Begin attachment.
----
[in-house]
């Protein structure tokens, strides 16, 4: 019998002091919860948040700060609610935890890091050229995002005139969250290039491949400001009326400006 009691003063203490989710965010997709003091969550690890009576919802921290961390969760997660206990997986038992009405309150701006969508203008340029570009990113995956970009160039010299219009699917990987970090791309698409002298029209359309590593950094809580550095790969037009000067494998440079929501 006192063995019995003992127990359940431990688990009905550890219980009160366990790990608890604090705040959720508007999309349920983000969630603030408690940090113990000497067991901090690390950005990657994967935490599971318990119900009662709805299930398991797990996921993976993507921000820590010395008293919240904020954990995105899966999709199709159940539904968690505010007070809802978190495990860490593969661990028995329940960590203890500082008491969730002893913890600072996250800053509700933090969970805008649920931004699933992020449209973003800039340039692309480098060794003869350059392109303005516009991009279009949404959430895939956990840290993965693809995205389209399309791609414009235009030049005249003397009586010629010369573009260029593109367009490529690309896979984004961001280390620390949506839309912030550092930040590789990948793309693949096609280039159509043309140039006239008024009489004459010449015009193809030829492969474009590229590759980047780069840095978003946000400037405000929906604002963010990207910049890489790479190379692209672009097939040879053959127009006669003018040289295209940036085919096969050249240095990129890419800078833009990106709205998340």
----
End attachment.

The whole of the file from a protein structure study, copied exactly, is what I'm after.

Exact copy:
[in-house]
């Protein structure tokens, strides 16, 4: 019998002091919860948040700060609610935890890091050229995002005139969250290039491949400001009326400006 009691003063203490989710965010997709003091969550690890009576919802921290961390969760997660206990997986038992009405309150701006969508203008340029570009990113995956970009160039010299219009699917990987970090791309698409002298029209359309590593950094809580550095790969037009000067494998440079929501 006192063995019995003992127990359940431990688990009905550890219980009160366990790990608890604090705040959720508007999309349920983000969630603030408690940090113990000497067991901090690390950005990657994967935490599971318990119900009662709805299930398991797990996921993976993507921000820590010395008293919240904020954990995105899966999709199709159940539904968690505010007070809802978190495990860490593969661990028995329940960590203890500082008491969730002893913890600072996250800053509700933090969970805008649920931004699933992020449209973003800039340039692309480098060794003869350059392109303005516009991009279009949404959430895939956990840290993965693809995205389209399309791609414009235009030049005249003397009586010629010369573009260029593109367009490529690309896979984004961001280390620390949506839309912030550092930040590789990948793309693949096609280039159509043309140039006239008024009489004459010449015009193809030829492969474009590229590759980047780069840095978003946000400037405000929906604002963010990207910049890489790479190379692209672009097939040879053959127009006669003018040289295209940036085919096969050249240095990129890419800078833009990106709205998340």